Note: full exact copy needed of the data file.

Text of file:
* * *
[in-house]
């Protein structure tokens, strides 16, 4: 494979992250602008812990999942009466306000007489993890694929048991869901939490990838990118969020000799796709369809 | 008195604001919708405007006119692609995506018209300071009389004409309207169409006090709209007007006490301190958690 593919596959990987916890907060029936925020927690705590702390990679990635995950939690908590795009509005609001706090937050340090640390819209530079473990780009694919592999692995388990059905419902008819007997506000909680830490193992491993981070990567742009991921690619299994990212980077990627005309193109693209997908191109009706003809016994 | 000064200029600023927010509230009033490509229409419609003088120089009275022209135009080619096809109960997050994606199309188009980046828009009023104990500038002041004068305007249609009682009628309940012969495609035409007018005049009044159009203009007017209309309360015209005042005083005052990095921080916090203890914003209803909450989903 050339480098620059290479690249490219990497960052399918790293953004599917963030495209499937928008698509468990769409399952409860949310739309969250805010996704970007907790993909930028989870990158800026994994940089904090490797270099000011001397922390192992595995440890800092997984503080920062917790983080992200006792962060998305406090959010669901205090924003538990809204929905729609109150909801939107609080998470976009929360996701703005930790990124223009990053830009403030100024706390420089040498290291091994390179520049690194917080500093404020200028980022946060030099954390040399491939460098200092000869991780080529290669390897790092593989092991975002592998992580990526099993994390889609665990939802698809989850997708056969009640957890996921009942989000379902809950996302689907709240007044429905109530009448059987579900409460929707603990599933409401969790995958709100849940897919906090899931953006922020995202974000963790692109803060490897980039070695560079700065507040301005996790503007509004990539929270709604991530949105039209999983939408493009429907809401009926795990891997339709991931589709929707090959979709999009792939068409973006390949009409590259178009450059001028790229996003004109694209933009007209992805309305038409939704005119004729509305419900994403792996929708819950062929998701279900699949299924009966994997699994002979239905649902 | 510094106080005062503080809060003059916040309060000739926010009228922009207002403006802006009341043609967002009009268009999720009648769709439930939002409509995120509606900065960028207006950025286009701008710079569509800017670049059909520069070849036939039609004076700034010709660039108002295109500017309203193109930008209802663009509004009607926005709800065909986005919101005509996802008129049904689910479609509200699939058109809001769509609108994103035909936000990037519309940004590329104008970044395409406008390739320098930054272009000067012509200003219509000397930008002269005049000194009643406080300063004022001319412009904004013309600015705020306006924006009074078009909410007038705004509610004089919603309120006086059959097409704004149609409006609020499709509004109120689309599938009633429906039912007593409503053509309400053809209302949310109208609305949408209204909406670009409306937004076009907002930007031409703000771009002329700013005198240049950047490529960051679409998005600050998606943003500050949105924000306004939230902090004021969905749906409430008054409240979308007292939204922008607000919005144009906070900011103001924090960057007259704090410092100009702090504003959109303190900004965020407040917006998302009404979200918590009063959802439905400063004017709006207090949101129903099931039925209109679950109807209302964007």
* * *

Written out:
[in-house]
């Protein structure tokens, strides 16, 4: 494979992250602008812990999942009466306000007489993890694929048991869901939490990838990118969020000799796709369809 | 008195604001919708405007006119692609995506018209300071009389004409309207169409006090709209007007006490301190958690 593919596959990987916890907060029936925020927690705590702390990679990635995950939690908590795009509005609001706090937050340090640390819209530079473990780009694919592999692995388990059905419902008819007997506000909680830490193992491993981070990567742009991921690619299994990212980077990627005309193109693209997908191109009706003809016994 | 000064200029600023927010509230009033490509229409419609003088120089009275022209135009080619096809109960997050994606199309188009980046828009009023104990500038002041004068305007249609009682009628309940012969495609035409007018005049009044159009203009007017209309309360015209005042005083005052990095921080916090203890914003209803909450989903 050339480098620059290479690249490219990497960052399918790293953004599917963030495209499937928008698509468990769409399952409860949310739309969250805010996704970007907790993909930028989870990158800026994994940089904090490797270099000011001397922390192992595995440890800092997984503080920062917790983080992200006792962060998305406090959010669901205090924003538990809204929905729609109150909801939107609080998470976009929360996701703005930790990124223009990053830009403030100024706390420089040498290291091994390179520049690194917080500093404020200028980022946060030099954390040399491939460098200092000869991780080529290669390897790092593989092991975002592998992580990526099993994390889609665990939802698809989850997708056969009640957890996921009942989000379902809950996302689907709240007044429905109530009448059987579900409460929707603990599933409401969790995958709100849940897919906090899931953006922020995202974000963790692109803060490897980039070695560079700065507040301005996790503007509004990539929270709604991530949105039209999983939408493009429907809401009926795990891997339709991931589709929707090959979709999009792939068409973006390949009409590259178009450059001028790229996003004109694209933009007209992805309305038409939704005119004729509305419900994403792996929708819950062929998701279900699949299924009966994997699994002979239905649902 | 510094106080005062503080809060003059916040309060000739926010009228922009207002403006802006009341043609967002009009268009999720009648769709439930939002409509995120509606900065960028207006950025286009701008710079569509800017670049059909520069070849036939039609004076700034010709660039108002295109500017309203193109930008209802663009509004009607926005709800065909986005919101005509996802008129049904689910479609509200699939058109809001769509609108994103035909936000990037519309940004590329104008970044395409406008390739320098930054272009000067012509200003219509000397930008002269005049000194009643406080300063004022001319412009904004013309600015705020306006924006009074078009909410007038705004509610004089919603309120006086059959097409704004149609409006609020499709509004109120689309599938009633429906039912007593409503053509309400053809209302949310109208609305949408209204909406670009409306937004076009907002930007031409703000771009002329700013005198240049950047490529960051679409998005600050998606943003500050949105924000306004939230902090004021969905749906409430008054409240979308007292939204922008607000919005144009906070900011103001924090960057007259704090410092100009702090504003959109303190900004965020407040917006998302009404979200918590009063959802439905400063004017709006207090949101129903099931039925209109679950109807209302964007």